Would you, could you, eat a dog (yes, a dog)? Would you if it were a dog raised for food in a factory farm? Could you if dog meat were very cheap? Should you if it were said to have excellent nutritional qualities? Would you if a politician said it were your duty to do so? Could you if a friend served it on a special occasion? Should you if you were on the edge of starvation and had no other choice?
Your response would probably be like that of the character offered green eggs and ham in the Dr Seuss book:
"I do not like them here or there/ I do not like them anywhere/ I do not like them in a boat/ I would not, could not, with a goat/ I will not eat them in the rain/ I do not like them on a train/ I do not like them in a box/ I will not eat them with a fox./ I do not like them Sam, I am."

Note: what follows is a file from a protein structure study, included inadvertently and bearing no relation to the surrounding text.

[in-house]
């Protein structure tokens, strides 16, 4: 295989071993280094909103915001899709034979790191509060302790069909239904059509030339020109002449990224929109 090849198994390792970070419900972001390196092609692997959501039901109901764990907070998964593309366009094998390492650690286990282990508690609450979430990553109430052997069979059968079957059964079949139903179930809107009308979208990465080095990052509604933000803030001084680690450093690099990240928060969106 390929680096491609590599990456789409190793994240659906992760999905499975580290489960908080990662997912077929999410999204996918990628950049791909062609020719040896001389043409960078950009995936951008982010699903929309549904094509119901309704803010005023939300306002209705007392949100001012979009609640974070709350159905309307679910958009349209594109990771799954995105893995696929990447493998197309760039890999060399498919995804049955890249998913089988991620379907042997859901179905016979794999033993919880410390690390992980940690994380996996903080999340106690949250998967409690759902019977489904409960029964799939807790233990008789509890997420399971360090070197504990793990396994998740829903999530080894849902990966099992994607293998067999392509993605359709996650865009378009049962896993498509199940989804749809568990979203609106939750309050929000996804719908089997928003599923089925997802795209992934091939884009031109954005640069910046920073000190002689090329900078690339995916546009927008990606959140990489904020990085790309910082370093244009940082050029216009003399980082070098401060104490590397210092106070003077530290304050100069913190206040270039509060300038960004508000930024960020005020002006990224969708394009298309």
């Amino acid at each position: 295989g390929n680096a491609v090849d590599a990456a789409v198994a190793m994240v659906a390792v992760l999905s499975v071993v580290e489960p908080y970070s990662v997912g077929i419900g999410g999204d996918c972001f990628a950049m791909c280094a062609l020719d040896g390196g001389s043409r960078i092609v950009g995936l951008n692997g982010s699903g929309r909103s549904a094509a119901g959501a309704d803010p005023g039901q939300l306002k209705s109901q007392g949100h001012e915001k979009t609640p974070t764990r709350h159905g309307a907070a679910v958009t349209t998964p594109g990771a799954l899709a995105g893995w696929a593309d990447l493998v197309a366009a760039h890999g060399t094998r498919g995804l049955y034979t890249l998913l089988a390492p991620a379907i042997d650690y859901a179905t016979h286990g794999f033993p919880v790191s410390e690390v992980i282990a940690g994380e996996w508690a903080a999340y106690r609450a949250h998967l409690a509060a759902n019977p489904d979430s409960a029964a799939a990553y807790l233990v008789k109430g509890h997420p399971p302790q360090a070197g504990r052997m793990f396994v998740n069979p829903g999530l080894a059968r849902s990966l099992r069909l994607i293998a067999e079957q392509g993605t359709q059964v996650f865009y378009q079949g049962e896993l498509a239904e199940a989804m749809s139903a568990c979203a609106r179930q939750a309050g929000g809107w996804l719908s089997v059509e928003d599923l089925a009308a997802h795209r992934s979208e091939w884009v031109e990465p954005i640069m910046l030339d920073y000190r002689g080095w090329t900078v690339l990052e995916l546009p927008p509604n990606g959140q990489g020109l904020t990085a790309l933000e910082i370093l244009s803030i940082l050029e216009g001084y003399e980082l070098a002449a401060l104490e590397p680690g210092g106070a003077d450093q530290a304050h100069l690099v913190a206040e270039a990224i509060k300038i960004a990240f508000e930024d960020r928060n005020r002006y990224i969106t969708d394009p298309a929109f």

What is it about eating that provokes such strong reactions to certain foods? And why is it that many of us seem no longer to care about its effect on our health or worry about the production and long-distance transport of food from farmed landscapes to our plates? Why, too, would we treat the idea of eating a dog or a fox with dismay while contentedly consuming pigs, cattle, sheep and chickens in such huge numbers?
The most political act we engage in daily is to eat. We vote every few years but we eat every day, and those choices can make a difference to farms, communities and landscapes near and far. But to what extent are these choices freely made?
Walk into any supermarket today and you would be unaware that our food systems have problems. An average European retail outlet contains 25,000 food products. This great choice suggests to consumers that little can be wrong. Food prices have stayed low, too, with a much smaller proportion of family budgets spent on food than just 25 years ago. So, food in Europe and North America is now plentiful and cheap. What could be wrong with that?